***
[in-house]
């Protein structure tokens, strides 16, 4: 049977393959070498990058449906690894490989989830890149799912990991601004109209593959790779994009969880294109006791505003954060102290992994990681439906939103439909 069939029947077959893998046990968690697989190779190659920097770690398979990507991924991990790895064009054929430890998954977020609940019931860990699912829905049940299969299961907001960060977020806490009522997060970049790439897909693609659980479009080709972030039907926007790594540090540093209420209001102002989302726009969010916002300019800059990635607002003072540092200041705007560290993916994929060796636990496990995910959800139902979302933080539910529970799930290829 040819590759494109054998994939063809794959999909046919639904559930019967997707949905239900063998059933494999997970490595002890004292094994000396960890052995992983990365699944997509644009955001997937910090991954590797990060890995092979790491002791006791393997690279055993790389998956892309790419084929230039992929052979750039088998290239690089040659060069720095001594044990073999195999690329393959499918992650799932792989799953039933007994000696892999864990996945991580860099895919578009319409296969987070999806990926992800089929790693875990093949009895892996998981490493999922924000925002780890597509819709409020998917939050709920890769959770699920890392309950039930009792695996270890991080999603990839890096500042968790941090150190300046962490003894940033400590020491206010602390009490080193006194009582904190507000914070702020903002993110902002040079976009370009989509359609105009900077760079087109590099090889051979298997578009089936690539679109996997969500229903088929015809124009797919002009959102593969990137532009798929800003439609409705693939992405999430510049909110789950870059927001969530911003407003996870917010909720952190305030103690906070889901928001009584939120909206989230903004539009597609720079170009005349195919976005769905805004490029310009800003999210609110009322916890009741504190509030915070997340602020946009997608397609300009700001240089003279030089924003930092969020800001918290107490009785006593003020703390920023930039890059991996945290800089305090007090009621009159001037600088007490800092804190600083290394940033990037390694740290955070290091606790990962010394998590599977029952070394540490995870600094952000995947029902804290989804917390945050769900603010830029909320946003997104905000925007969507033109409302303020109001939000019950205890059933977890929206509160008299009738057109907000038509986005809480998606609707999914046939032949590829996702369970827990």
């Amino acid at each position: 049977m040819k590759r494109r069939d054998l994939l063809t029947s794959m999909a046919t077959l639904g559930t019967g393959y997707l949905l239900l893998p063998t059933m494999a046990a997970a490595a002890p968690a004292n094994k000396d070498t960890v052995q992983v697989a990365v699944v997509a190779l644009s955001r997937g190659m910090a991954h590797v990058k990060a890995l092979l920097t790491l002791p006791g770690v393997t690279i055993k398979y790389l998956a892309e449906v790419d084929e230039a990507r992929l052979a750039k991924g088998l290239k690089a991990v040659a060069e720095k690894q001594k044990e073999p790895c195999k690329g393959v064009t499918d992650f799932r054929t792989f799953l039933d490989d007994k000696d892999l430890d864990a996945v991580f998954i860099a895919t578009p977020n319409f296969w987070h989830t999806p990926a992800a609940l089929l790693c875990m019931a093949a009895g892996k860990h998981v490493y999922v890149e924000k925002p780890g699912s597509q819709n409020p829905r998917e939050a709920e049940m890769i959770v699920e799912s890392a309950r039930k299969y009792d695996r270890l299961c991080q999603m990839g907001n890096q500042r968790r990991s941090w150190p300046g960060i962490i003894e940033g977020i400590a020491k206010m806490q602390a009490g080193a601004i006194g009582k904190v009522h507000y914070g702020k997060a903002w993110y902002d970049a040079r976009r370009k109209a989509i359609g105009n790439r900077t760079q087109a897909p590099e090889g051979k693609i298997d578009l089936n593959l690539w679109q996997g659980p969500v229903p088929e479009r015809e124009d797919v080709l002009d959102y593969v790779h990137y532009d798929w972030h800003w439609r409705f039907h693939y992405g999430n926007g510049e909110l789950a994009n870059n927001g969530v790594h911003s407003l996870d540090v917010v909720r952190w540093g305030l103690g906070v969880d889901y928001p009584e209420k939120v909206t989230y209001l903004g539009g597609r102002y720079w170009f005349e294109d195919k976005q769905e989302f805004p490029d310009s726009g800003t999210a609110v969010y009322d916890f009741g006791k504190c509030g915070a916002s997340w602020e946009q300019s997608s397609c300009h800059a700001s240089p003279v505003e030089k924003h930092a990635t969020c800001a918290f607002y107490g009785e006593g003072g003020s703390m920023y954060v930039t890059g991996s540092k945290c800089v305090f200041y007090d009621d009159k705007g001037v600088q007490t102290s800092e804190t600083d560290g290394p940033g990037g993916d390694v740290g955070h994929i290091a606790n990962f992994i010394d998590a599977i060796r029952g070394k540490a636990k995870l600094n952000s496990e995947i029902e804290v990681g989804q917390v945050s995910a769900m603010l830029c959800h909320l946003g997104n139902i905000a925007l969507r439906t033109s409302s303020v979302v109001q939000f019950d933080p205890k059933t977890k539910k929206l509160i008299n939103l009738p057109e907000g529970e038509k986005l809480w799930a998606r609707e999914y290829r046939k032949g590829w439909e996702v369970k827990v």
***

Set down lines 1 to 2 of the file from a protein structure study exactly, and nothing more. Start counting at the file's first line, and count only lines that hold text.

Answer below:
[in-house]
């Protein structure tokens, strides 16, 4: 049977393959070498990058449906690894490989989830890149799912990991601004109209593959790779994009969880294109006791505003954060102290992994990681439906939103439909 069939029947077959893998046990968690697989190779190659920097770690398979990507991924991990790895064009054929430890998954977020609940019931860990699912829905049940299969299961907001960060977020806490009522997060970049790439897909693609659980479009080709972030039907926007790594540090540093209420209001102002989302726009969010916002300019800059990635607002003072540092200041705007560290993916994929060796636990496990995910959800139902979302933080539910529970799930290829 040819590759494109054998994939063809794959999909046919639904559930019967997707949905239900063998059933494999997970490595002890004292094994000396960890052995992983990365699944997509644009955001997937910090991954590797990060890995092979790491002791006791393997690279055993790389998956892309790419084929230039992929052979750039088998290239690089040659060069720095001594044990073999195999690329393959499918992650799932792989799953039933007994000696892999864990996945991580860099895919578009319409296969987070999806990926992800089929790693875990093949009895892996998981490493999922924000925002780890597509819709409020998917939050709920890769959770699920890392309950039930009792695996270890991080999603990839890096500042968790941090150190300046962490003894940033400590020491206010602390009490080193006194009582904190507000914070702020903002993110902002040079976009370009989509359609105009900077760079087109590099090889051979298997578009089936690539679109996997969500229903088929015809124009797919002009959102593969990137532009798929800003439609409705693939992405999430510049909110789950870059927001969530911003407003996870917010909720952190305030103690906070889901928001009584939120909206989230903004539009597609720079170009005349195919976005769905805004490029310009800003999210609110009322916890009741504190509030915070997340602020946009997608397609300009700001240089003279030089924003930092969020800001918290107490009785006593003020703390920023930039890059991996945290800089305090007090009621009159001037600088007490800092804190600083290394940033990037390694740290955070290091606790990962010394998590599977029952070394540490995870600094952000995947029902804290989804917390945050769900603010830029909320946003997104905000925007969507033109409302303020109001939000019950205890059933977890929206509160008299009738057109907000038509986005809480998606609707999914046939032949590829996702369970827990």